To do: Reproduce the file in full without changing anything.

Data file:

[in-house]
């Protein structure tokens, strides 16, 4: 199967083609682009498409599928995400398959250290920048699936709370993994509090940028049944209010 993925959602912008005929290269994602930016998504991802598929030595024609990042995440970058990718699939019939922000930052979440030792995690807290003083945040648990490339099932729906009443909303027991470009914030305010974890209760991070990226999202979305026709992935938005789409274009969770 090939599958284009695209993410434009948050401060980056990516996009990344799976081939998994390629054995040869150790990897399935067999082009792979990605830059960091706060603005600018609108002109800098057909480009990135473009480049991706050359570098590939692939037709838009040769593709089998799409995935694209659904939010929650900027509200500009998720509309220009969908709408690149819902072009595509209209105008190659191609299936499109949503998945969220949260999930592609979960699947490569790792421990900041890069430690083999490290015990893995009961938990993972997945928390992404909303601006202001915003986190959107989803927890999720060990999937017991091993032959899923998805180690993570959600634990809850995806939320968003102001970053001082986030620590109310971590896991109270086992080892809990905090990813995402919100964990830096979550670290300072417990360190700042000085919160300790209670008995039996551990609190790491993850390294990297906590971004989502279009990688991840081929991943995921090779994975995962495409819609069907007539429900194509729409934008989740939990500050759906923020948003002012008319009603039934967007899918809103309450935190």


[in-house]
């Protein structure tokens, strides 16, 4: 199967083609682009498409599928995400398959250290920048699936709370993994509090940028049944209010 993925959602912008005929290269994602930016998504991802598929030595024609990042995440970058990718699939019939922000930052979440030792995690807290003083945040648990490339099932729906009443909303027991470009914030305010974890209760991070990226999202979305026709992935938005789409274009969770 090939599958284009695209993410434009948050401060980056990516996009990344799976081939998994390629054995040869150790990897399935067999082009792979990605830059960091706060603005600018609108002109800098057909480009990135473009480049991706050359570098590939692939037709838009040769593709089998799409995935694209659904939010929650900027509200500009998720509309220009969908709408690149819902072009595509209209105008190659191609299936499109949503998945969220949260999930592609979960699947490569790792421990900041890069430690083999490290015990893995009961938990993972997945928390992404909303601006202001915003986190959107989803927890999720060990999937017991091993032959899923998805180690993570959600634990809850995806939320968003102001970053001082986030620590109310971590896991109270086992080892809990905090990813995402919100964990830096979550670290300072417990360190700042000085919160300790209670008995039996551990609190790491993850390294990297906590971004989502279009990688991840081929991943995921090779994975995962495409819609069907007539429900194509729409934008989740939990500050759906923020948003002012008319009603039934967007899918809103309450935190």